Harsh winters are always bad news for energy consumers. But they are good news for those that produce the energy that consumers use.
This winter has been no exception: harsh weather across Europe has emptied the continent’s gas storage, and now exporters from around the world are preparing to respond to the rising demand.
Bloomberg reports that Europe’s natural gas inventories are about 25 billion cubic meters below the levels from this time last year. This amount, according to the report, is equal to about a third of Germany’s annual consumption. Because Germany is the biggest consumer of natural gas in Europe, it’s quite an impressive amount.
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Luckily, there is a lot of supply around. From Qatar and Russia to Australia and the United States, LNG producers are preparing to increase shipments to Europe. And Gazprom is preparing to finish the Nord Stream 2 pipeline despite sanction pressure from the United States.
Norway’s Equinor, the other major gas exporter to Europe after Gazprom, said it expected European natural gas demand to rise by two percent this year after dipping by four percent last year, Reuters reported recently. The company cited the mild winter of 2019/2020 and the pandemic as reasons for the decline. But this winter has more than made up for last year’s.
Europe will need to stock up some 65-70 billion cubic meters of natural gas this summer, Bloomberg reports, quoting a Russian energy analyst. If the cold weather continues, however, this will need to increase, Sergei Kapitonov from the Skolkovo Energy Center told the news agency. That’s about 60% more than what Europe needed last year to keep its gas storage facilities filled.
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“Our 2021 forecast builds on a return to average heating demand through the winter season and a gradual recovery of industrial and commercial activity,” Equinor told Reuters, adding that demand would take until 2022 to return to pre-pandemic levels.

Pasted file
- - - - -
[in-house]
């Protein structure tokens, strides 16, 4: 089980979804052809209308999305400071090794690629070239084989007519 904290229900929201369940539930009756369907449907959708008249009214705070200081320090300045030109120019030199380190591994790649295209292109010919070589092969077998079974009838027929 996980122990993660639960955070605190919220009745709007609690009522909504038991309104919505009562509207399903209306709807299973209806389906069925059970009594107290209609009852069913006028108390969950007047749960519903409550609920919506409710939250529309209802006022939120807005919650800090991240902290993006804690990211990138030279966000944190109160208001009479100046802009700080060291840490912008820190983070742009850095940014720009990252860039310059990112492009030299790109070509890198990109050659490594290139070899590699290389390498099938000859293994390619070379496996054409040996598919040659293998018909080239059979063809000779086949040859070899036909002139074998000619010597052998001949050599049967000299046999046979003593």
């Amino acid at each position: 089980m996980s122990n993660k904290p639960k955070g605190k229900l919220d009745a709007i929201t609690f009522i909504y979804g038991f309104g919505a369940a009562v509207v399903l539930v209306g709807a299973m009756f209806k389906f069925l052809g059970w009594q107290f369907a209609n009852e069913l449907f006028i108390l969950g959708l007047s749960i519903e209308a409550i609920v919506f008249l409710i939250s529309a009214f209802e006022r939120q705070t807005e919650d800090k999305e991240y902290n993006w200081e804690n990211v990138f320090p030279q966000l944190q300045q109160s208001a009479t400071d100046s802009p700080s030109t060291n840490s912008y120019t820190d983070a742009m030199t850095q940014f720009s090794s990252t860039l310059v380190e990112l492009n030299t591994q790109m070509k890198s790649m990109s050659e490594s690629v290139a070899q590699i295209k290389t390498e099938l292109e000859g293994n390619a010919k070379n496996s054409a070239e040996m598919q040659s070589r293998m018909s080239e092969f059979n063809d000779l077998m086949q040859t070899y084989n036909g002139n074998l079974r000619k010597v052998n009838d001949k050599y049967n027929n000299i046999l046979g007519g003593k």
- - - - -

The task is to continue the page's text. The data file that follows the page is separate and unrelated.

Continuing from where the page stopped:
Yet, any recovery would be welcome news for gas exporters, especially if the uncomfortable storage situation makes Europeans a bit less picky about the emissions footprint of their gas. This pickiness has had the gas industry worried recently, especially after French Engie canceled a long-term US LNG supply deal because of the emissions associated with the production process.
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There are also Europe’s long-term plans, which do not seem to involve any fossil fuels at all, at least according to the official at the helm of the EU’s Green New Deal, Frans Timmermans. Last week, Timmermans said that “fossil fuels have no viable future” in Europe as it strives for net-zero emissions.
But that’s over the long term, and even Timmermans admitted Europe will need fossil fuels for a while longer. Over the short term, it does not just need them; it needs them urgently. And it might have to pay more for them because of Asia.
Shell, in its latest LNG Outlook forecast, said that as much as 75% of future gas demand will come from Asia. This means that prices for the commodity will be no longer set in Europe even though it will still continue to be a substantial consumer of both LNG and pipeline gas
And this is not just a long-term forecast. Bernstein analysts warned as recently as this week that demand for LNG remains strong in Asia. This could push international prices higher, Energy Voice reported Monday, adding that Bernstein forecast a six-percent increase in global LNG demand, again driven by Asian economies.
Speaking of LNG, one analyst believes that liquefied gas could come in handy this summer in Europe because of gas production facilities maintenance in Norway: “US LNG could become the baseload for summer in Europe,” Eneco senior gas trader Ahmed Hommodan told Bloomberg.
“There is a question mark on how Asian LNG demand will respond, but LNG supplies could increase in Europe during summer, more than compensating for the stronger demand.”